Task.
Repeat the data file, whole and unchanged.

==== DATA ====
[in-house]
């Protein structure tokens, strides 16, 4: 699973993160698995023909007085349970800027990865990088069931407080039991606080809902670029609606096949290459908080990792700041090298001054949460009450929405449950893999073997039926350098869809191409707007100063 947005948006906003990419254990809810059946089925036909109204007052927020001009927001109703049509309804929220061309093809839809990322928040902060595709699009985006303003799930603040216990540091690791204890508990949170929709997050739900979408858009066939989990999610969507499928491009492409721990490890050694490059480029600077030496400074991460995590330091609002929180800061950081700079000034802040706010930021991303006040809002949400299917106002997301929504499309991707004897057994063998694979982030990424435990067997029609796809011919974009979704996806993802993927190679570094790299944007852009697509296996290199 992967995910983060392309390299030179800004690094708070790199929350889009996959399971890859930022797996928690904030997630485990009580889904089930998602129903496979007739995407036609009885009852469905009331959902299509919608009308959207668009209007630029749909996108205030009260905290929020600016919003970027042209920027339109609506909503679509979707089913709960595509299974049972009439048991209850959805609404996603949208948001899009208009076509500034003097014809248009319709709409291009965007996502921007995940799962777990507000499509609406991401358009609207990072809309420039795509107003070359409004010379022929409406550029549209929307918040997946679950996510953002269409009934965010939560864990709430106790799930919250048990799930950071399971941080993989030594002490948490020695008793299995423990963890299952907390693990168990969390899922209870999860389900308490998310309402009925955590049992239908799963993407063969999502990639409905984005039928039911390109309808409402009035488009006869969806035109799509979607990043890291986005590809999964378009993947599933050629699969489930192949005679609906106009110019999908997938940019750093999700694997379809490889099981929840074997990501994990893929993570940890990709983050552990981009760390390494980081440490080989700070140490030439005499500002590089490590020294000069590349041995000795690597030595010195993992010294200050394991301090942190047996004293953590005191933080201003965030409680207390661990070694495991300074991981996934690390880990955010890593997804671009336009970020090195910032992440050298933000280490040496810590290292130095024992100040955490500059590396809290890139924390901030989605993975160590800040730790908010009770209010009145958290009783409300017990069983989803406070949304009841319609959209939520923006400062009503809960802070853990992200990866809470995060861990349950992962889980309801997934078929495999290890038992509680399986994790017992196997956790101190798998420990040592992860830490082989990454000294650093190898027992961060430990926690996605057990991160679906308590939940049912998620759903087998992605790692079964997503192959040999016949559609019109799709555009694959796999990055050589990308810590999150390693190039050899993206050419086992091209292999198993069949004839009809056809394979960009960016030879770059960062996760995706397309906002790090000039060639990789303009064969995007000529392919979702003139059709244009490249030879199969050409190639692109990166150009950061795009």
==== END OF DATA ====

[in-house]
């Protein structure tokens, strides 16, 4: 699973993160698995023909007085349970800027990865990088069931407080039991606080809902670029609606096949290459908080990792700041090298001054949460009450929405449950893999073997039926350098869809191409707007100063 947005948006906003990419254990809810059946089925036909109204007052927020001009927001109703049509309804929220061309093809839809990322928040902060595709699009985006303003799930603040216990540091690791204890508990949170929709997050739900979408858009066939989990999610969507499928491009492409721990490890050694490059480029600077030496400074991460995590330091609002929180800061950081700079000034802040706010930021991303006040809002949400299917106002997301929504499309991707004897057994063998694979982030990424435990067997029609796809011919974009979704996806993802993927190679570094790299944007852009697509296996290199 992967995910983060392309390299030179800004690094708070790199929350889009996959399971890859930022797996928690904030997630485990009580889904089930998602129903496979007739995407036609009885009852469905009331959902299509919608009308959207668009209007630029749909996108205030009260905290929020600016919003970027042209920027339109609506909503679509979707089913709960595509299974049972009439048991209850959805609404996603949208948001899009208009076509500034003097014809248009319709709409291009965007996502921007995940799962777990507000499509609406991401358009609207990072809309420039795509107003070359409004010379022929409406550029549209929307918040997946679950996510953002269409009934965010939560864990709430106790799930919250048990799930950071399971941080993989030594002490948490020695008793299995423990963890299952907390693990168990969390899922209870999860389900308490998310309402009925955590049992239908799963993407063969999502990639409905984005039928039911390109309808409402009035488009006869969806035109799509979607990043890291986005590809999964378009993947599933050629699969489930192949005679609906106009110019999908997938940019750093999700694997379809490889099981929840074997990501994990893929993570940890990709983050552990981009760390390494980081440490080989700070140490030439005499500002590089490590020294000069590349041995000795690597030595010195993992010294200050394991301090942190047996004293953590005191933080201003965030409680207390661990070694495991300074991981996934690390880990955010890593997804671009336009970020090195910032992440050298933000280490040496810590290292130095024992100040955490500059590396809290890139924390901030989605993975160590800040730790908010009770209010009145958290009783409300017990069983989803406070949304009841319609959209939520923006400062009503809960802070853990992200990866809470995060861990349950992962889980309801997934078929495999290890038992509680399986994790017992196997956790101190798998420990040592992860830490082989990454000294650093190898027992961060430990926690996605057990991160679906308590939940049912998620759903087998992605790692079964997503192959040999016949559609019109799709555009694959796999990055050589990308810590999150390693190039050899993206050419086992091209292999198993069949004839009809056809394979960009960016030879770059960062996760995706397309906002790090000039060639990789303009064969995007000529392919979702003139059709244009490249030879199969050409190639692109990166150009950061795009």